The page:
Students who did not pass the Assignment moment, but were active throughout the course can receive additional problems to complement.

Reporting of exam results

The results of the Assignments moment are registered within a week after the last deadline.

The results of the final exam, and the final results of the course are registered within three weeks after the final exam.

Ethical approach

  • All members of a group are responsible for the group's work.
  • In any assessment, every student shall honestly disclose any help received and sources used.
  • In an oral assessment, every student shall be able to present and answer questions about the entire assignment and solution.

Further information

Changes of the course before this course offering

The learning activities are changed in this course round. The examination was changed in 2022.

Learning activities: Video recordings are available for all theory and problem solving topics, together with written material. Therefore, a flipped classroom model is followed with significant part of self study and weekly in-class meetings to discuss the challenging parts of the theory and to look at non-trivial numerical problems together.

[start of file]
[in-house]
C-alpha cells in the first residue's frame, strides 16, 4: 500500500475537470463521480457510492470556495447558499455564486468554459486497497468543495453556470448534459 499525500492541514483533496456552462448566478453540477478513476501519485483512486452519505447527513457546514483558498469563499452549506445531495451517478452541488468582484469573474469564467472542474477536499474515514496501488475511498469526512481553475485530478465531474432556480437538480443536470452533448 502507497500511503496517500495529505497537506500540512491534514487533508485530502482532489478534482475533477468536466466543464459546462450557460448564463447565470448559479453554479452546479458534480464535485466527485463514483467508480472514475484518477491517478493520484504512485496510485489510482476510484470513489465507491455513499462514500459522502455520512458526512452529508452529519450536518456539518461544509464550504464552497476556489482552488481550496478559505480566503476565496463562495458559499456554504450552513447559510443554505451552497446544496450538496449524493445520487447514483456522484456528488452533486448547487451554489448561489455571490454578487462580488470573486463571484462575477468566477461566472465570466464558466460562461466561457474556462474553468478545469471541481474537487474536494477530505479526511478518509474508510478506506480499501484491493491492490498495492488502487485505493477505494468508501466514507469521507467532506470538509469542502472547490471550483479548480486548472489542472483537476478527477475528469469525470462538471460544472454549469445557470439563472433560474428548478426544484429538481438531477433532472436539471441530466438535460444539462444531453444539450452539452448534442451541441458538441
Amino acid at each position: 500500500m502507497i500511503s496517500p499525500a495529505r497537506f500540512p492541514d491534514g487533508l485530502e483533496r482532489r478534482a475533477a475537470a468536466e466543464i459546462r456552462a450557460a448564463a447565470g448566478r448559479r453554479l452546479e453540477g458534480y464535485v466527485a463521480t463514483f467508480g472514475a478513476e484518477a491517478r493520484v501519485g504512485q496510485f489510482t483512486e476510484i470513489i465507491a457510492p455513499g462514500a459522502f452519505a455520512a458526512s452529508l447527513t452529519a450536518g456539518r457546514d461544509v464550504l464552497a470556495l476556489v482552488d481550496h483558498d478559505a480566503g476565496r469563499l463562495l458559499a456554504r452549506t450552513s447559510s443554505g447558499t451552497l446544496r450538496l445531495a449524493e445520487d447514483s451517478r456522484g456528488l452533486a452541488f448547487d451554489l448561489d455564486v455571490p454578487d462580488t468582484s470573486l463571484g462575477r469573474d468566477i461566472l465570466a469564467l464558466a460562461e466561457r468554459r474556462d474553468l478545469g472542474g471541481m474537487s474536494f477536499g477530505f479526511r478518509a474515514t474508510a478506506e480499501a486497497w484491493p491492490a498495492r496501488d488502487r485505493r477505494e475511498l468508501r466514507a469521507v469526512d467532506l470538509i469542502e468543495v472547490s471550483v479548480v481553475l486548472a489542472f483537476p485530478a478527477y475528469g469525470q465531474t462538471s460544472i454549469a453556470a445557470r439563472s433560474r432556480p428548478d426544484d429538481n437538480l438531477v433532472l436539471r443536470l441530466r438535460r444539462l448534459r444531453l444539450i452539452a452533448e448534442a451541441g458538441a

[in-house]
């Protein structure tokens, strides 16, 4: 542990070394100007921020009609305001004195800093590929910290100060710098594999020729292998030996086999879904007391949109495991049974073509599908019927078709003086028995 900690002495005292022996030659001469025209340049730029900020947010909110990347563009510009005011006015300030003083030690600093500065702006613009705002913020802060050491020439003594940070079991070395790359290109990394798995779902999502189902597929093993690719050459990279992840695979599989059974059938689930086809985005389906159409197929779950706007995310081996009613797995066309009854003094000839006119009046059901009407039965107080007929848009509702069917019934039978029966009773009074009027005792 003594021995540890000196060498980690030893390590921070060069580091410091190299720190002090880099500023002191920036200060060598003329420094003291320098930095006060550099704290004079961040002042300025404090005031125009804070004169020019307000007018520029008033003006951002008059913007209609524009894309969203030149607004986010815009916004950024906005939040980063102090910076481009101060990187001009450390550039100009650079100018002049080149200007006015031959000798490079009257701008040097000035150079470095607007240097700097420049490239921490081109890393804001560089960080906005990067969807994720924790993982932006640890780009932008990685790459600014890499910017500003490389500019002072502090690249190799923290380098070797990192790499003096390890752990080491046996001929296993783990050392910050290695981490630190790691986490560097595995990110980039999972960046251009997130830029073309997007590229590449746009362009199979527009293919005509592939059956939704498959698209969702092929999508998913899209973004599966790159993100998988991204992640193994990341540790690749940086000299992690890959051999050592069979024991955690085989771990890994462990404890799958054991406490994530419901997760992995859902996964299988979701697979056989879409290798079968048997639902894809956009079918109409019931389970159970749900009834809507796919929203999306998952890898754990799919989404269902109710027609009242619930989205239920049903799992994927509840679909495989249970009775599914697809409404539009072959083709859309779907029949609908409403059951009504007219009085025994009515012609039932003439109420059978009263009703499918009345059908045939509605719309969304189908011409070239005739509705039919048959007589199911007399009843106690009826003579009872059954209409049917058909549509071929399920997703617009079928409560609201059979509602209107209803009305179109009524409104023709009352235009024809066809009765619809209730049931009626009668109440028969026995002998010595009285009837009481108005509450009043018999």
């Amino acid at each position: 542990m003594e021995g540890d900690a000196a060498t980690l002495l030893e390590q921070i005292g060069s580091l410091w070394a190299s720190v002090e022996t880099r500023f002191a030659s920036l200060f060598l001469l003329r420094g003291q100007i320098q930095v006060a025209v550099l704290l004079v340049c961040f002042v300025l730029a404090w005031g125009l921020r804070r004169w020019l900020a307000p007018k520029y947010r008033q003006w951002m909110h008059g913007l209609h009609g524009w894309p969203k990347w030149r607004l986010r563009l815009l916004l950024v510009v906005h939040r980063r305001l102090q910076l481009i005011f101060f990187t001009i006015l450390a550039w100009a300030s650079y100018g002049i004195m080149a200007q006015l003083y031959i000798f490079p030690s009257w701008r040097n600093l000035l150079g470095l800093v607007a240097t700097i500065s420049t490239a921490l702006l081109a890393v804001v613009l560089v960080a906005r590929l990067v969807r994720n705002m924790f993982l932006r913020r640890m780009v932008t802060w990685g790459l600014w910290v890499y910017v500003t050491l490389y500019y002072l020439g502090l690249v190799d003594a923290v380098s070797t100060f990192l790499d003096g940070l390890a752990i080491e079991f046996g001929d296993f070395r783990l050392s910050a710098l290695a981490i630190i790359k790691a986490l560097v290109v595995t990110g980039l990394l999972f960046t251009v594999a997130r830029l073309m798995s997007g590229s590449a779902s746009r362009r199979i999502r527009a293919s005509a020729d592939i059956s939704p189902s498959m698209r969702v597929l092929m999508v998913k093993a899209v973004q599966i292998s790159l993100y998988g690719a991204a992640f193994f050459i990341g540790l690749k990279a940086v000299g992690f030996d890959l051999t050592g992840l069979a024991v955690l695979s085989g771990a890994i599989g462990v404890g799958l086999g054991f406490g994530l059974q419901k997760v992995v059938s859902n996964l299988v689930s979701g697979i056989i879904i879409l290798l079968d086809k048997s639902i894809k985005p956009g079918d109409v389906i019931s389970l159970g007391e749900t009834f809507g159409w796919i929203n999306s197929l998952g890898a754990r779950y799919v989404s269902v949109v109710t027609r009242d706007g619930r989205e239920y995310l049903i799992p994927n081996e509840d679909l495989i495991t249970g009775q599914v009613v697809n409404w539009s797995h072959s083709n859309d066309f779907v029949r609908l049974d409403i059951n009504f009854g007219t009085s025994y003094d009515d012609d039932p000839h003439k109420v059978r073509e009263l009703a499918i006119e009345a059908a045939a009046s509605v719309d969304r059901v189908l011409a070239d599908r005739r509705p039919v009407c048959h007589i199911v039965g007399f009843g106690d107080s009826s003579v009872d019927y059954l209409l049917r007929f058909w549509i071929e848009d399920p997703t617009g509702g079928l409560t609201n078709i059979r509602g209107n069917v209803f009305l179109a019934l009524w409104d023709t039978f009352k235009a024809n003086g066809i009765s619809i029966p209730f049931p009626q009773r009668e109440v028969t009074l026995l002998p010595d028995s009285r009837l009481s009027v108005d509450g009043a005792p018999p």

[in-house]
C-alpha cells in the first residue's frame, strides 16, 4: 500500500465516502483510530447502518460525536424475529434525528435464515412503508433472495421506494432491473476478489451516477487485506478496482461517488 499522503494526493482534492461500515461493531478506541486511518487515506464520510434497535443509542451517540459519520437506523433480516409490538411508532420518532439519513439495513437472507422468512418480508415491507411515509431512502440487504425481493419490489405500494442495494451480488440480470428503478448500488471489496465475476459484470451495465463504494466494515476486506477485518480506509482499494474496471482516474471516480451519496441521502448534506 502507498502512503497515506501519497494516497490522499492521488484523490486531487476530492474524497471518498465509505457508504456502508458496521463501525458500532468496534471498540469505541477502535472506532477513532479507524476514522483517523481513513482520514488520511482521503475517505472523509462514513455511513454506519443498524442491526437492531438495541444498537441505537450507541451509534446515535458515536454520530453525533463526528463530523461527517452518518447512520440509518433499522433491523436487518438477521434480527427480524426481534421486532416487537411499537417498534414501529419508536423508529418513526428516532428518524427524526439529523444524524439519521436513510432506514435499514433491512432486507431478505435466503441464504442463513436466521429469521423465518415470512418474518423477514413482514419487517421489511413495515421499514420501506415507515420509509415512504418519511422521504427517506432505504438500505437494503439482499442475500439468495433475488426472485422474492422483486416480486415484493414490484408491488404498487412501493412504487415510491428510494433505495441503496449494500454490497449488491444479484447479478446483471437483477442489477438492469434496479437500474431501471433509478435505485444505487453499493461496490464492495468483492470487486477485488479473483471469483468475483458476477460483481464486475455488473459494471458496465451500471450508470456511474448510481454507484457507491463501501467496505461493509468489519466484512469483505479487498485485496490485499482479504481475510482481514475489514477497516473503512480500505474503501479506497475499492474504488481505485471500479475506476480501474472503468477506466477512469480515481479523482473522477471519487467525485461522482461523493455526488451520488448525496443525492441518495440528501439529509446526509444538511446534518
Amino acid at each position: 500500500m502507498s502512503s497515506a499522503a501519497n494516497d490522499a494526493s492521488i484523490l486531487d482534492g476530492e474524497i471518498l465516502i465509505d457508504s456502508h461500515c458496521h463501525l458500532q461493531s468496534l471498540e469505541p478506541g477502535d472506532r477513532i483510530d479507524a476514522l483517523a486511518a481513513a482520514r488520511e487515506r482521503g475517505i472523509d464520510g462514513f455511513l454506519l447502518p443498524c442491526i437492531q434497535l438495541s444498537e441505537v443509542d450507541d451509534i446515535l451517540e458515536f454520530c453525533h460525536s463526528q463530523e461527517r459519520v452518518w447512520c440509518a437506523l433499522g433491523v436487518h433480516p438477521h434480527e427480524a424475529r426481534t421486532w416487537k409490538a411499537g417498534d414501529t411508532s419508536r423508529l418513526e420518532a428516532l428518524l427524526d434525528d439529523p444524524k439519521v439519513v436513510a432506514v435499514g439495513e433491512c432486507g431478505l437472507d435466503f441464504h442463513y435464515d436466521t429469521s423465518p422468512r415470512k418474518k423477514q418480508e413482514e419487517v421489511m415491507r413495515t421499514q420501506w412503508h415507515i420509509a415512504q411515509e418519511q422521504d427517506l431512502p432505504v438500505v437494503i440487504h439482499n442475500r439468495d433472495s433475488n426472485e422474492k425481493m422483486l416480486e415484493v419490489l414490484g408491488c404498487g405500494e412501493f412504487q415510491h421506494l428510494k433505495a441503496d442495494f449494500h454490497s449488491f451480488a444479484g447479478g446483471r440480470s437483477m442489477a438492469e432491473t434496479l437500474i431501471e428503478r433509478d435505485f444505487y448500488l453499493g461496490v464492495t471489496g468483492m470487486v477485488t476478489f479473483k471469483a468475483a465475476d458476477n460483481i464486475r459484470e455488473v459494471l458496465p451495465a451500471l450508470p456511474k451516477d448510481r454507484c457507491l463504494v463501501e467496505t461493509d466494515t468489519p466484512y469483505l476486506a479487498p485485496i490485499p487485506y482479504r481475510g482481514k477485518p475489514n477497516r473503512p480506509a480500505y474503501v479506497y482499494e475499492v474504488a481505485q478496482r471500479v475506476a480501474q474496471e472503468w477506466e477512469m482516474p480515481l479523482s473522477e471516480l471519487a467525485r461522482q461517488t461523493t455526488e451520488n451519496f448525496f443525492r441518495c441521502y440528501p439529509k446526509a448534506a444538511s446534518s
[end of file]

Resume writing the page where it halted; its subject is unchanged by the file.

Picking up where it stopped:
- To ensure continuous learning,  there are small home assignments for each topic. 

- The final exam consists of a written and an oral part.

Round Facts

Start date

17 Jan 2023

Course offering

  • Spring 2023-60062

Language Of Instruction


Offered By

EECS/Computer Science


Communication during course

During the course, please contact via mail:

- the course coordinator with questions related to the course content

- the student administration with administrative matters.

You are always very welcome to ask questions before, after and during the class.

You can also post your questions in the Canvas discussion forum.

Course Coordinator